How to Save Your Brand In the Face of Crisis

When bad things happen, companies need the right strategy for talking their way out of a mess and avoiding a calamitous pummeling of their corporate image. Choosing the best response can spell the difference between a brand’s survival — even enhancement — and its irreversible tarnishing.

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In 2009 and 2010, Toyota Motor Corp. was the target of much adverse media attention after a series of accidents due to sudden acceleration incidents and brake faults that led to deaths and injuries. What started as a smoldering issue in 2005 with incidents of unintended acceleration and consumer complaints about sticky accelerators culminated in massive recalls of Toyota vehicles, totaling 8.5 million vehicles recalled by February 2010. It turned out that Toyota knew about possible safety issues much earlier than 2009, but refrained from issuing large-scale recalls. Consumers and media were harshly critical, and included comments such as: “House Panel Says Toyota Misled Public on Safety”1 and “Shame on you, Toyota.”2

The Toyota brand’s reputation — which had been closely linked to safety and quality and was a key element in the company’s success — took a serious battering. Toyota management had a choice — to be resigned to this fate or to use effective communication strategies to recover from the crisis. Crises such as the one Toyota experienced are business disturbances with potentially negative outcomes that stimulate extensive media coverage and marketplace scrutiny. The goal of a communication strategy in the face of a crisis should be to prevent severe damage to the brand’s reputation and eventually to restore consumer trust.

The Leading Question

How should a company best communicate with the public during a crisis to protect its brand from damage?

  • If the brand is at fault and the crisis is severe, come clean quickly.
  • If the brand is not at fault but the crisis is severe, defend yourself.
  • If the accusation against the brand is not true and not severe, denial is a useful strategy.
  • In normal, noncrisis times, work to bolster your image and enhance consumers’ brand identification.

Drawing on scientific research on persuasion, we have assembled a comprehensive crisis communication framework that highlights when specific communication strategies should be used to help a brand recover from a crisis and restore trust and brand image with customers. While other stakeholders, such as investors, need to be considered as well, we focus here on practices in response to customers and consumers in general.



1. M. Maynard, “House Panel Says Toyota Misled Public on Safety,” New York Times, Monday, Feb. 22, 2010, sec. B, p. 5.

2. “Toyota Victim Recounts ‘Near Death’ Trip,” Feb. 23, 2010,

3. G.V. Johar, “Intended and Unintended Effects of Corrective Advertising on Beliefs and Evaluations: An Exploratory Analysis,” Journal of Consumer Psychology 5, no. 3 (1996): 209-230.

4. A. Roggeveen and G.V. Johar, “Perceived Source Variability Versus Recognition: Testing Competing Explanations for the Truth Effect,” Journal of Consumer Psychology 12, no. 2 (2002): 81-91.

5. S.A. Einwiller and M.A. Kamins, “Rumor Has It: The Moderating Effect of Identification on Rumor Impact and the Effectiveness of Rumor Refutation,” Journal of Applied Social Psychology 38, no. 9 (September 2008): 2248-2272.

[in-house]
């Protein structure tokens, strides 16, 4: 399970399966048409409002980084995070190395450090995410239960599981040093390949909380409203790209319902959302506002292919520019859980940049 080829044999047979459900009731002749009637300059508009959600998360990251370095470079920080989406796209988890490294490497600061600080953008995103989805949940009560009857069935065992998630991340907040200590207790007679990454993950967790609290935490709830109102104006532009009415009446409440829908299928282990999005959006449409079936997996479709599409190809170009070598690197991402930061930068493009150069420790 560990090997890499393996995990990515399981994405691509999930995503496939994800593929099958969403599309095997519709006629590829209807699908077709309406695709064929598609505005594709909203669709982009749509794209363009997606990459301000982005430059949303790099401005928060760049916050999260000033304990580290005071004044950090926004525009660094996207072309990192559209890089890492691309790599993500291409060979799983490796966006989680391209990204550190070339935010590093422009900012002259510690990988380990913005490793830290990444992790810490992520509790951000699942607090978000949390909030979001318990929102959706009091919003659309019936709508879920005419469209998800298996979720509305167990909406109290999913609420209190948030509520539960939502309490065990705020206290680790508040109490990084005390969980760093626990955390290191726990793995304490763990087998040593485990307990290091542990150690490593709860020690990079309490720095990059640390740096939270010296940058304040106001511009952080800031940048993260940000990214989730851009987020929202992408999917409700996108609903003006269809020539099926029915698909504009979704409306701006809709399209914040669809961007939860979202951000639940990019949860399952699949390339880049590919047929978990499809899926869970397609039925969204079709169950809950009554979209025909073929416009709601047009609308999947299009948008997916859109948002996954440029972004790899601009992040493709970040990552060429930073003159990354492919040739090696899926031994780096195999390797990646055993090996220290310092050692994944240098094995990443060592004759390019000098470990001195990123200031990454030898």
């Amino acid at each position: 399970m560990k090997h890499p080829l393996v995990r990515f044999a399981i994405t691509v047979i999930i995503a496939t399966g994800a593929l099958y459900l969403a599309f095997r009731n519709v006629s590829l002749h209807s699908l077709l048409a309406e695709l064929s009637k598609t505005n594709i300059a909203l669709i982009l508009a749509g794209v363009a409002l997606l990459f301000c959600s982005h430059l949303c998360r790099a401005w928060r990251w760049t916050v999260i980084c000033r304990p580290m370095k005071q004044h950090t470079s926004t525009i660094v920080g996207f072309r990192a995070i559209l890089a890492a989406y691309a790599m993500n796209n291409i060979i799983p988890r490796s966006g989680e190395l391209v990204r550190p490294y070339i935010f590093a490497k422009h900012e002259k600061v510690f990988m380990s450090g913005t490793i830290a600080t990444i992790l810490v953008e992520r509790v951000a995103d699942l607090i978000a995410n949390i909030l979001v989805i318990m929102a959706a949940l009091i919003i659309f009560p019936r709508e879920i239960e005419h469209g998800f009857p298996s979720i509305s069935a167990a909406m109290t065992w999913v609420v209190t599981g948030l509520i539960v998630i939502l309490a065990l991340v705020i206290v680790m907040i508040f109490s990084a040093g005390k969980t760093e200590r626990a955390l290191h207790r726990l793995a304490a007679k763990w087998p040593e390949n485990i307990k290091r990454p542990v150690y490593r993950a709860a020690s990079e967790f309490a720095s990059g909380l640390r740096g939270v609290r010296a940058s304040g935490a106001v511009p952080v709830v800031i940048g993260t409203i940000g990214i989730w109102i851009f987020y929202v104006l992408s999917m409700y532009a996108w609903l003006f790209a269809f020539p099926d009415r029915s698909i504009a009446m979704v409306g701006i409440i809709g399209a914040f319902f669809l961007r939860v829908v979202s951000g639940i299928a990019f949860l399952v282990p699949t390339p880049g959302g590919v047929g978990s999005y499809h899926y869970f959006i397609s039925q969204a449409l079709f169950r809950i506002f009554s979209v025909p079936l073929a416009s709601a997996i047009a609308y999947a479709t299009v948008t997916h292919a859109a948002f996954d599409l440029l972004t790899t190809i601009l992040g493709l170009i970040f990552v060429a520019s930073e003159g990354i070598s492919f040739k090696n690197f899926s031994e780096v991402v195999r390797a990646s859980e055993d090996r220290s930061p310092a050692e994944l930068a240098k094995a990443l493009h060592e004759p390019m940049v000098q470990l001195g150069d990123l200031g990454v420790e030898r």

6. S. Fournier, “Consumers and Their Brands: Developing Relationship Theory in Consumer Research,” Journal of Consumer Research 24, no. 4 (March 1998): 343–373.

7. R. Ahluwalia, R.E. Burnkrant and H.R. Unnava, “Consumer Response to Negative Publicity: The Moderating Role of Commitment,” Journal of Marketing Research 37, no. 2 (May 2000): 203-214.

8. S.A. Einwiller, A. Fedorikhin, A.R. Johnson and M.A. Kamins, “Enough Is Enough! When Identification No Longer Prevents Negative Corporate Associations,” Journal of the Academy of Marketing Science 34, no. 2 (spring 2006): 185-194.

9. J. Sengupta and G.V. Johar, “Effects of Inconsistent Attribute Information on the Predictive Value of Product Attributes: Toward a Resolution of Opposing Perspectives,” Journal of Consumer Research 29, no. 1 (June 2002): 39-56.

10. S. Einwiller and G.V. Johar, “Preventing Damage from Accusations — The Case of WalMart” (presentation at the 36th Annual European Marketing Academy Conference, Reykjavik, Iceland, May 22-25, 2007).

11. G.V. Johar, J. Sengupta and J.L. Aaker, “Two Roads to Updating Brand Personality Impressions: Trait Versus Evaluative Inferencing,” Journal of Marketing Research 42, no. 4 (November 2005): 458-469.

12. W.T. Coombs, “Impact of Past Crises on Current Crisis Communications: Insights from Situational Crisis Communication Theory,” Journal of Business Communication 41, no. 3 (July 2004): 265-289.

13. Einwiller, “Preventing Damage from Accusations.”

14. V. Mittal, R. Sambandam and U.M. Dholakia, “Does Media Coverage of Toyota Recalls Reflect Reality?” Harvard Business Review blog, Mar. 9, 2010,

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Comments (5)
Copenhagen Zoo | Rebecca Carr
[…] […]
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[…] correct type of communication strategy, we can use the Crisis Communication Decision Making Tree by Johar, Birk, and Einwiller to see if the approach taken is appropriate and […]
rajan nestor
Suggest what all Toyota should have done to manage the crisis and what they should have communicated.
Vilma Barreras
Excellent. A practical and helpful article! Thanks.
Dhanmati Linda Sonachan
Great article, especially the communication strategy that organisations are supposed to have.  However, this must be reviewed regularly so when the situation arise and emotions steps in action will result in success.